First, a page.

Combined-Modality Therapy With Gemcitabine and Radiotherapy As a Bladder Preservation Strategy: Results of a Phase I Trial

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We conducted a phase I trial of gemcitabine given twice weekly with concurrent radiotherapy in patients with muscle-invasive bladder cancer.

Patients and Methods

Eligible patients underwent maximal transurethral resection of their bladder tumors followed by twice-weekly infusion of gemcitabine with 2 Gy/d concurrent radiotherapy to the bladder, for a total of 60 Gy over 6 weeks. The starting dose of gemcitabine was 10 mg/m2 with subsequent dose levels of 20, 27, 30, and 33 mg/m2. The primary end point was the determination of the maximum-tolerated dose (MTD) of twice weekly gemcitabine with concurrent radiotherapy. Secondary end points included assessment of toxicity associated with combined-modality therapy and initial assessment of the rate of bladder preservation.


Twenty-four patients were enrolled and 23 were assessable for toxicity and response. No significant toxicity was demonstrated at the 10 or 20 mg/m2 twice-weekly doses. Dose-limiting toxicity (DLT) occurred in two of three patients treated at 33 mg/m2. Intermediate dose levels of 27 and 30 mg/m2 were then evaluated. The MTD of gemcitabine was 27 mg/m2. The DLT was systemic, manifested as an elevation in liver function tests, malaise, and edema. Fifteen of 23 patients (65%) are alive with bladders intact and no evidence of recurrent disease at a median follow-up of 43 months.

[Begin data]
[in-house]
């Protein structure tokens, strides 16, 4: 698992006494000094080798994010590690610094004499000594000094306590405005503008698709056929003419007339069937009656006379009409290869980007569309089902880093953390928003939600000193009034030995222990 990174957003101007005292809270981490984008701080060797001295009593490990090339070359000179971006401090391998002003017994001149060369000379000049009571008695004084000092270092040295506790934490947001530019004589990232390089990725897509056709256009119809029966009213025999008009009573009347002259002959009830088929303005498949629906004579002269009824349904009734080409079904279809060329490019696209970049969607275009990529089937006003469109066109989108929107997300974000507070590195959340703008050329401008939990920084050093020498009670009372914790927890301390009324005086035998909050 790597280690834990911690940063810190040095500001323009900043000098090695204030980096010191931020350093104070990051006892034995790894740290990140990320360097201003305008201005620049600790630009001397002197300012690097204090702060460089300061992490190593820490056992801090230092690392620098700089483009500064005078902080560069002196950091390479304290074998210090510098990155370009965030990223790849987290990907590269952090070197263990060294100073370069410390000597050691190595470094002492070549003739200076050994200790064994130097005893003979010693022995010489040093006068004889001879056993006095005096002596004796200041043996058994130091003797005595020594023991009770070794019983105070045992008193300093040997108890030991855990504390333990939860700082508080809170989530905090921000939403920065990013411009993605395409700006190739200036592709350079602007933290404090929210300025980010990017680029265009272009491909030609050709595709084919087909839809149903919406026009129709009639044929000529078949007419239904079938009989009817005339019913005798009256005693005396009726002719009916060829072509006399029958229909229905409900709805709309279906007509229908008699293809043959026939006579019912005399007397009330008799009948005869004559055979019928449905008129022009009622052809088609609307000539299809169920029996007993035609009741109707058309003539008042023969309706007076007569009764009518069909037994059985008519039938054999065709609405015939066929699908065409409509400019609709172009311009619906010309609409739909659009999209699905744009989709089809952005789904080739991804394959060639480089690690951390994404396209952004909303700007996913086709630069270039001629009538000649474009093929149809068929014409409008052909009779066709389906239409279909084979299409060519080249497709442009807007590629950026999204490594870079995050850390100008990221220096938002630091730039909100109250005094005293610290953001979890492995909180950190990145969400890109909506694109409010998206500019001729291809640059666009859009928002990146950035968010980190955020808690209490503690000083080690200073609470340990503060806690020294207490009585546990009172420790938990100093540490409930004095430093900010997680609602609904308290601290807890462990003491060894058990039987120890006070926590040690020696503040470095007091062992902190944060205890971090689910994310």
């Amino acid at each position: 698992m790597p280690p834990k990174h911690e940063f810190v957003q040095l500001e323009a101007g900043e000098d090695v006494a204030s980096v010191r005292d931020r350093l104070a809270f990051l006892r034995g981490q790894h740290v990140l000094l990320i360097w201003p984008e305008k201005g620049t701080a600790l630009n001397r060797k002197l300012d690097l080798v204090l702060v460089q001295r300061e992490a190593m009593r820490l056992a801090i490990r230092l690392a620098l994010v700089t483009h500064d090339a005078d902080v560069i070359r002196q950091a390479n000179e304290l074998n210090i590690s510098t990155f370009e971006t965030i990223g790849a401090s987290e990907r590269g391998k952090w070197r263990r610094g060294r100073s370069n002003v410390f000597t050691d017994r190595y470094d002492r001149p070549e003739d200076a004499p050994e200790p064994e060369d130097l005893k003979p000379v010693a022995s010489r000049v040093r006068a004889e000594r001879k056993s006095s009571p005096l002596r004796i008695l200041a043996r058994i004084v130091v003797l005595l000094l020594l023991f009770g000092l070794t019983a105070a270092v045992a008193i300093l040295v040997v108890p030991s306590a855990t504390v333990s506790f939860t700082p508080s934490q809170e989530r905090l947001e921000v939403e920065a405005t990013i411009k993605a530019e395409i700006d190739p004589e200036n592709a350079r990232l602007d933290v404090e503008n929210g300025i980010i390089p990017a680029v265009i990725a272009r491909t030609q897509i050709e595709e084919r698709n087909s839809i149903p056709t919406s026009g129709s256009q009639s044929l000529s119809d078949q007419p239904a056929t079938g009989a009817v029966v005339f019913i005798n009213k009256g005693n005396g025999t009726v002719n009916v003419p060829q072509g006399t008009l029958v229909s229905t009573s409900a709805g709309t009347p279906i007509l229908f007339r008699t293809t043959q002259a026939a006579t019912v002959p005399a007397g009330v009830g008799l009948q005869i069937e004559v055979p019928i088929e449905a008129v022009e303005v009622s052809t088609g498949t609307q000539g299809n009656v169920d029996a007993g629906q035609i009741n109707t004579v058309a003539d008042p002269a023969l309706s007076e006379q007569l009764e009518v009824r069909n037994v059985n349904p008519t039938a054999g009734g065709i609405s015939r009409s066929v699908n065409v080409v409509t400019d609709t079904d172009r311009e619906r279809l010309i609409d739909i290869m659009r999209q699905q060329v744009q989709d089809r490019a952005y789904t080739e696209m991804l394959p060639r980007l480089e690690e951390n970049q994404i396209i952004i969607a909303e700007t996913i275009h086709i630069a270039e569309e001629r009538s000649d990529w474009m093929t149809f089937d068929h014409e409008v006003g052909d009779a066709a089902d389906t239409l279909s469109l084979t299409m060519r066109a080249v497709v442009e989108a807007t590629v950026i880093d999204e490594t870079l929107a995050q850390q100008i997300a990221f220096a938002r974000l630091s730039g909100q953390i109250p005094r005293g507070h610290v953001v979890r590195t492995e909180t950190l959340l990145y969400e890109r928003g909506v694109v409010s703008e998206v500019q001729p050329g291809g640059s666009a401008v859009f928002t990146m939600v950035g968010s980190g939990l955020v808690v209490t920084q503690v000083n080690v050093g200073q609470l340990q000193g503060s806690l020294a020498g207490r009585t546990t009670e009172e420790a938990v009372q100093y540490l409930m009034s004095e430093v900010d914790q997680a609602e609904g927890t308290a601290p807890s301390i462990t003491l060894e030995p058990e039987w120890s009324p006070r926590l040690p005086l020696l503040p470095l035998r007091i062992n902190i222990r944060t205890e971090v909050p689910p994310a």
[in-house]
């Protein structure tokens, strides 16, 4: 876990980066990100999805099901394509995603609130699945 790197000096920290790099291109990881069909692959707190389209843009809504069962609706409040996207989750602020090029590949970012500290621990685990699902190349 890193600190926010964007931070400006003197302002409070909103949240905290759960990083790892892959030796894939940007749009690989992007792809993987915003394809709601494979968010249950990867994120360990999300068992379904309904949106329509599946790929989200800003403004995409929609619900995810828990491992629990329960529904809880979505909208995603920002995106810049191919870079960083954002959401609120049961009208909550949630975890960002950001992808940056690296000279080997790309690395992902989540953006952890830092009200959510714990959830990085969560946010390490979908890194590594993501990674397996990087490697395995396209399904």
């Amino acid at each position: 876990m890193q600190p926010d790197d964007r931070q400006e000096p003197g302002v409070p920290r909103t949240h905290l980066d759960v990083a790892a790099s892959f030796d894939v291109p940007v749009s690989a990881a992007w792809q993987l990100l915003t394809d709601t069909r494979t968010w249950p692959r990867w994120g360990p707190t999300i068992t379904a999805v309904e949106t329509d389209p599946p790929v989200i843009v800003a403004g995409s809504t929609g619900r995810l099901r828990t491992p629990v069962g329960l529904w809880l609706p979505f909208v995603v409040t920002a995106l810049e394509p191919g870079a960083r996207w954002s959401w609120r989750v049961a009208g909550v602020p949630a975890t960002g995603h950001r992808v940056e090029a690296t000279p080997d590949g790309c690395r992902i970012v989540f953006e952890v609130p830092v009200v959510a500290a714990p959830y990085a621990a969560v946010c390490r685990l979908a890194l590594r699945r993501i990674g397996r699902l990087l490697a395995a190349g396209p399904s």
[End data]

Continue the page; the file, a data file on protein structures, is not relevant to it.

Twice-weekly gemcitabine with concurrent radiotherapy at 2 Gy/d to a total dose of 60 Gy is well-tolerated. The MTD of gemcitabine is 27 mg/m2. There is a high rate of bladder preservation in this selected group of patients.

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